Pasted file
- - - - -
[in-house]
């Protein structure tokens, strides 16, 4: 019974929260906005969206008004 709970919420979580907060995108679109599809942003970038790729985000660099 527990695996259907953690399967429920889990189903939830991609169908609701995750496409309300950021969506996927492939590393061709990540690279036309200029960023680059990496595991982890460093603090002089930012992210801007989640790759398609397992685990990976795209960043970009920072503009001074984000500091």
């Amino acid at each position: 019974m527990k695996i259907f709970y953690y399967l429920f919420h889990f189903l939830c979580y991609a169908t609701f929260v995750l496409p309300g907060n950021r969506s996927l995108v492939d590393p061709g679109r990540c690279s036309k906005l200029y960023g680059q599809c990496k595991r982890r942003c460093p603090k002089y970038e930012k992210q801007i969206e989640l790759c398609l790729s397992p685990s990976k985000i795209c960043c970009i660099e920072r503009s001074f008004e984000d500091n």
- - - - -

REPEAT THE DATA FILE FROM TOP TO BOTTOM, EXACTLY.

[in-house]
């Protein structure tokens, strides 16, 4: 019974929260906005969206008004 709970919420979580907060995108679109599809942003970038790729985000660099 527990695996259907953690399967429920889990189903939830991609169908609701995750496409309300950021969506996927492939590393061709990540690279036309200029960023680059990496595991982890460093603090002089930012992210801007989640790759398609397992685990990976795209960043970009920072503009001074984000500091």
């Amino acid at each position: 019974m527990k695996i259907f709970y953690y399967l429920f919420h889990f189903l939830c979580y991609a169908t609701f929260v995750l496409p309300g907060n950021r969506s996927l995108v492939d590393p061709g679109r990540c690279s036309k906005l200029y960023g680059q599809c990496k595991r982890r942003c460093p603090k002089y970038e930012k992210q801007i969206e989640l790759c398609l790729s397992p685990s990976k985000i795209c960043c970009i660099e920072r503009s001074f008004e984000d500091n």